WL#344: Time-delayed Replication

Affects: Server-5.6   —   Status: Complete   —   Priority: Medium

Pushed to next-mr on 2010-06-26.


Make replication slave to lag a specified amount of time behind the master.

Purposes and use cases

This feature can be used for several purposes:

(P1) Protect against user mistakes on master. A DBA that makes a disaster on a
     master that has a delayed slave can roll back to the time just before the

     Example: assume there is one master and one slave, the slave is running
     with a delay, and the DBA accidentally drops all tables on the master. The
     mistake can be undone with minimal downtime, as follows:

     slave> STOP SLAVE
     Replace the master by the slave and shut down the old master.
     slave> START SLAVE SQL_THREAD UNTIL <binlog position before the disaster>

     Variations of the above scheme can be used depending on the precise setup
     and the application's requirements.

     Cf. BUG#21639, BUG#22072

(P2) Test how the system behaves when there is a lag. For example, in a real
     application a lag might be caused by a big load on the slave. However, it
     can be difficult to generate a big load. This feature comes in handy to
     simulate the lag without having to simulate the load.

(P3) Debug conditions related to a lagging slave. For example, in BUG#28760,
     the reporter had problems which they suspected were caused by a network
     lag. Debugging these problems was greatly simplified using an early
     version of this worklog.

(P4) Inspect what the database looked like long ago, without having to reload a
     backup. For instance, if the delay is one week, and the DBA did development
     for a couple of days, and the DBA needs to go back and see what the
     database used to look like before the development, then the delayed slave
     can be inspected.

     Cf. BUG#22072 ("how to repeat")

CHANGE MASTER: new option to set the delay

Introduce the following new syntax in CHANGE MASTER:


<VALUE> is of type INTEGER and specifies the number of seconds to delay.

If a non-integer value is specified, or if a negative value is specified, then
an error shall be generated and the statement shall not execute.

Semantics: how the option affects the slave threads

The slave IO thread is not affected by the delay. The master is not affect by
the delay either.

After the slave SQL thread has read an event and before it has executed the
event, the slave SQL thread shall read the event's timestamp (see "Chained
replication and time differences" below for a precise definition of what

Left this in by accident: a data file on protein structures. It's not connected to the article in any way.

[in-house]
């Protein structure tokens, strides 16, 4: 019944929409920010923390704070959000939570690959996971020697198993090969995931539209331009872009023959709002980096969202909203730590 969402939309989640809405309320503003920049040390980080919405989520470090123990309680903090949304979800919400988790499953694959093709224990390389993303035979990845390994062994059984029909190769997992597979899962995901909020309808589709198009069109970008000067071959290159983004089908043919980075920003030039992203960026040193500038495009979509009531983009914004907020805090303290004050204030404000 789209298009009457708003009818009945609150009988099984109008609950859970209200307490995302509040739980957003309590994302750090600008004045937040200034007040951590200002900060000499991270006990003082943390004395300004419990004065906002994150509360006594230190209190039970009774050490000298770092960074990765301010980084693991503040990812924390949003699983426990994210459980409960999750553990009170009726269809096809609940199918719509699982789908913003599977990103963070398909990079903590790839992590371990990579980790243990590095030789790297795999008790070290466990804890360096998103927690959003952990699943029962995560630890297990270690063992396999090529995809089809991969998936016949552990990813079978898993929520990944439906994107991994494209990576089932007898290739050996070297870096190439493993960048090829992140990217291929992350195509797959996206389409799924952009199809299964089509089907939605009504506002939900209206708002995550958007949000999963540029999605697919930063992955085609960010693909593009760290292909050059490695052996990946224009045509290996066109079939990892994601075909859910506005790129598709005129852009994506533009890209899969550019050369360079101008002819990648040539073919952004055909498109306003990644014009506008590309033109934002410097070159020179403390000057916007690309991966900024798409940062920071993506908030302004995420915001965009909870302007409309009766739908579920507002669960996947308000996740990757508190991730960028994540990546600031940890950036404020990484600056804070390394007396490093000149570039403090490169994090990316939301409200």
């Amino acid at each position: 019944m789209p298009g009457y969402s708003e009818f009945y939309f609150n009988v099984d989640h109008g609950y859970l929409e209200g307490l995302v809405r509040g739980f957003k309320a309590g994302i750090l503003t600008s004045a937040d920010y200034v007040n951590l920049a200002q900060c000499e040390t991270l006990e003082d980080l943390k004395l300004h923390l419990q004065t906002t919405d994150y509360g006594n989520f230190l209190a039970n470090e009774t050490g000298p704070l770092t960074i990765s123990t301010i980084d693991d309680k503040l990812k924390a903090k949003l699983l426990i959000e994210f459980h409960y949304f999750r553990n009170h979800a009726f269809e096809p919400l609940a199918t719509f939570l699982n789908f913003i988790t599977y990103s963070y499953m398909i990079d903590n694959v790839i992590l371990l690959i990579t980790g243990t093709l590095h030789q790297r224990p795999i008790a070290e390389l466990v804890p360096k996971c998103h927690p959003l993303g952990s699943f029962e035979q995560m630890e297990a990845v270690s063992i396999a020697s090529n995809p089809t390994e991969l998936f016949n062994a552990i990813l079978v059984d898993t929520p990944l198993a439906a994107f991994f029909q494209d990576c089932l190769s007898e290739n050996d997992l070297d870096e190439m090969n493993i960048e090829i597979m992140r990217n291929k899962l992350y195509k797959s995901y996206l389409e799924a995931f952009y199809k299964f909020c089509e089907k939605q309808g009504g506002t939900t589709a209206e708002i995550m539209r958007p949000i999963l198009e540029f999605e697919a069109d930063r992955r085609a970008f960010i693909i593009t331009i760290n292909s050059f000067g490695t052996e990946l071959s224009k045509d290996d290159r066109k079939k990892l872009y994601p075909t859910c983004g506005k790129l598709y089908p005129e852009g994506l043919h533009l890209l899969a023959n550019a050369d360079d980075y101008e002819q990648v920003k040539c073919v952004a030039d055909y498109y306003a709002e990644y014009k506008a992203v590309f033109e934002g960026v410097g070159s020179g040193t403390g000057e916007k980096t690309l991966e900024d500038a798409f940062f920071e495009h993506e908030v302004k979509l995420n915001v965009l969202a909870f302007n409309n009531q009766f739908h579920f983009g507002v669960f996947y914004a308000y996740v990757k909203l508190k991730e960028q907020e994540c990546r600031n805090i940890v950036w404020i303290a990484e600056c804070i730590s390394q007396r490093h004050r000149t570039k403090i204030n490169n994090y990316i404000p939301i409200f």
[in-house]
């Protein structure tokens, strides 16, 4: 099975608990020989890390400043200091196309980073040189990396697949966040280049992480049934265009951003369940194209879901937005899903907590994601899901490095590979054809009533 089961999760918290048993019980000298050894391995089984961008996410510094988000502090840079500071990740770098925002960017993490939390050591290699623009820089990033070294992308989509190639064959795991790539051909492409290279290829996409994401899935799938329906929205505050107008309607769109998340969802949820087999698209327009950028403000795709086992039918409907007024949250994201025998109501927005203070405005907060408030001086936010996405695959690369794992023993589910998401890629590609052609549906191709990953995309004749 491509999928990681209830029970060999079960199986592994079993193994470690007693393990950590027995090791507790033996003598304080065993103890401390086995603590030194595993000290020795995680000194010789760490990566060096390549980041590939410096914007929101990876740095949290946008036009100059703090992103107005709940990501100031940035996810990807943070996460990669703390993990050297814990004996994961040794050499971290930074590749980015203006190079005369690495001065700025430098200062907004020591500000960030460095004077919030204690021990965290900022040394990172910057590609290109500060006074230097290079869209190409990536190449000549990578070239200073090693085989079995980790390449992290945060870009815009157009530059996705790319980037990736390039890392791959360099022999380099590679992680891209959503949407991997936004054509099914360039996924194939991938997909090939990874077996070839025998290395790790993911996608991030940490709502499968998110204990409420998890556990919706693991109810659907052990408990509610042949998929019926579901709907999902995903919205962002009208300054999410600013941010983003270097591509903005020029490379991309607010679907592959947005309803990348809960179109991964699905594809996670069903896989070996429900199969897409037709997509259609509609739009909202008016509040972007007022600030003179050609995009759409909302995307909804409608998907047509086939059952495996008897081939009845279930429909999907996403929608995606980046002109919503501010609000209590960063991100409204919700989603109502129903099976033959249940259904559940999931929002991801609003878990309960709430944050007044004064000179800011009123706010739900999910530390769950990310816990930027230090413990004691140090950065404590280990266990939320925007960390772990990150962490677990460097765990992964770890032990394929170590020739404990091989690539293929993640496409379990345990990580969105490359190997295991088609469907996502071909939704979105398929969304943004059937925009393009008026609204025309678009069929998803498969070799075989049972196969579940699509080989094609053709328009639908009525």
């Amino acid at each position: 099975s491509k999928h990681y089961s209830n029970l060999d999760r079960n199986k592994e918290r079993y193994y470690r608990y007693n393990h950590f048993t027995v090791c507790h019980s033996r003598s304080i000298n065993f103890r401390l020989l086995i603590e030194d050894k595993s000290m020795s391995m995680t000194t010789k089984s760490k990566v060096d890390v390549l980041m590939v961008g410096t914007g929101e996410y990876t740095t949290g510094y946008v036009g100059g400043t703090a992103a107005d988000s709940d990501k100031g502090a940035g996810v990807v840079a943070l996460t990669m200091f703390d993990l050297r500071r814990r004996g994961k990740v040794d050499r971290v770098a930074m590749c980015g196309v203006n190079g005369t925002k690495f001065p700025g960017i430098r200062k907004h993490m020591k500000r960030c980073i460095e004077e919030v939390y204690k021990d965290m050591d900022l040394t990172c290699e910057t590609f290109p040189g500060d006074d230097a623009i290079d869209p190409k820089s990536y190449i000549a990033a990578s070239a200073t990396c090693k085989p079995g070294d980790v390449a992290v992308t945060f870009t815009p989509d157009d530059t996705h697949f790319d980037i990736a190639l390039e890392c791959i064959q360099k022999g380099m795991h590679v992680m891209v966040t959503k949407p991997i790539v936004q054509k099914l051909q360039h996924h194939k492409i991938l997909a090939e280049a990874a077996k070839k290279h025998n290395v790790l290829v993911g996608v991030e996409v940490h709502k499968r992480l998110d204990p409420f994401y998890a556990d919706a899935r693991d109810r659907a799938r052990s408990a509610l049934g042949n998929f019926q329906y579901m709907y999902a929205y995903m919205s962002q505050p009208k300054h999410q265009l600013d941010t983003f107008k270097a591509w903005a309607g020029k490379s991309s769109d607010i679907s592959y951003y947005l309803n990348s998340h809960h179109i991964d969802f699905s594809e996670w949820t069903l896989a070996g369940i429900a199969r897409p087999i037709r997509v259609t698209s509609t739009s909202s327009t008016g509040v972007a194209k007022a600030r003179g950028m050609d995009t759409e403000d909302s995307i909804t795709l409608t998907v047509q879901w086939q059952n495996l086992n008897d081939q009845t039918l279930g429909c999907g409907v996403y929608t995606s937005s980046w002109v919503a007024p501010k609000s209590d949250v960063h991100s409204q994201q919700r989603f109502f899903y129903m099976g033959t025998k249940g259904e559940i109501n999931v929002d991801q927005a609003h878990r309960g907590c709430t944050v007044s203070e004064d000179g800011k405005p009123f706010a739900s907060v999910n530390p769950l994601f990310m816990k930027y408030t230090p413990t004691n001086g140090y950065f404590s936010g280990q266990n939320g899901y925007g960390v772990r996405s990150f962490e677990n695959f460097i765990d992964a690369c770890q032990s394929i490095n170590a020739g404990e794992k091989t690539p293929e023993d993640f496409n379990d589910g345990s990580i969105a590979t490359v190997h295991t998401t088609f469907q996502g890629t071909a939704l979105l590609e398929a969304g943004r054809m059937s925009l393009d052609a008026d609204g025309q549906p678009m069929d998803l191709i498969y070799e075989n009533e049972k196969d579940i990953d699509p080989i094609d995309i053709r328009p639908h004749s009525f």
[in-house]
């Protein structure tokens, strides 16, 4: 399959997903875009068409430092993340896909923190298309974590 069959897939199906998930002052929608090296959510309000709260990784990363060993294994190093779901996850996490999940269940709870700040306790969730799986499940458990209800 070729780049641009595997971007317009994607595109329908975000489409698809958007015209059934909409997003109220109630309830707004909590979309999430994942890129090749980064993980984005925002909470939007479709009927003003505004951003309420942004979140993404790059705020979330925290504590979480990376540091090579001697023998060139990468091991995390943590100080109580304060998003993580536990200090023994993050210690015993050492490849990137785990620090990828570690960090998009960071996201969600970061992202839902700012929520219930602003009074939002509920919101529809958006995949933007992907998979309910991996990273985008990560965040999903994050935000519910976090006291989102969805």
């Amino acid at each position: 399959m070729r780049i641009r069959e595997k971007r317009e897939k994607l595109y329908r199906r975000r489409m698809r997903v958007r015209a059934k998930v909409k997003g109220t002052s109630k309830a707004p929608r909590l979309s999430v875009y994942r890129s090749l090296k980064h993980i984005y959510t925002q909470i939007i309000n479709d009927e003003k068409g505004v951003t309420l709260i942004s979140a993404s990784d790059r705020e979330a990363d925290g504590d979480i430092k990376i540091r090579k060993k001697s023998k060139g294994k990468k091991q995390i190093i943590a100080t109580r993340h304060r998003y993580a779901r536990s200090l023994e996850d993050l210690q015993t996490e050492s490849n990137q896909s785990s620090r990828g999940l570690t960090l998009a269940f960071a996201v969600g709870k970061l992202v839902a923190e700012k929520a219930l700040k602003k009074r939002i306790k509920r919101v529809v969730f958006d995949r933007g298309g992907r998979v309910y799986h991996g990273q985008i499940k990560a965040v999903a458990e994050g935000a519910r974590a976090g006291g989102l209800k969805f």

timestamp to use). If the event's timestamp is greater than the current time
minus the delay, then the SQL thread sleeps until the delay is reached before
executing the event.

Exception: the SQL thread shall not wait for the following event types:
There are two reasons why we should not wait for these events:
 (1) These events don't affect anything else than the internal state of the SQL
 (2) ROTATE_EVENT sometimes has wrong timestamp.

If the slave SQL thread is stopped or killed while it is sleeping, or if the
slave server is killed, then:
 - the sleep shall be interrupted immediately (it shall not finish sleeping)
 - the slave SQL thread shall not execute the event it was trying to delay
   (nor shall it execute any other event).

Chained replication and time differences

In a chained replication setup, the event's timestamp shall reflect the time
that the event was executed on the immediate master, not the time it was
executed on the master that first executed the event. For example, if the
replication topology is master_1 -> master_2 -> master_3, then the timestamp of
an event received by master_3 is equal to the time when the event was executed
on master_2, not the time when the event was executed on master_1.

If the master and slave have different system times, then the difference shall
be compensated: the delay time shall be independent of any unsynchronized clocks
and reflect the absolute time after the master executed the event.

Note: due to BUG#52308, the timestamp of the immediate master is not known to
the slave. Only the timestamp of the originating master is known. So before
BUG#52308 is fixed, the timestamp will (incorrectly) be the timestamp of the
originating master.

RESET SLAVE: clear the delay

RESET SLAVE shall set the delay to 0.

SHOW PROCESSLIST: new state for the SQL thread

If the SQL thread has read an event that is newer than the current time minus
the delay, then the SQL thread has the state:

  "Waiting until MASTER_DELAY seconds after master executed event"

SHOW SLAVE STATUS: three new fields

Introduce three new fields to the output from SHOW SLAVE STATUS: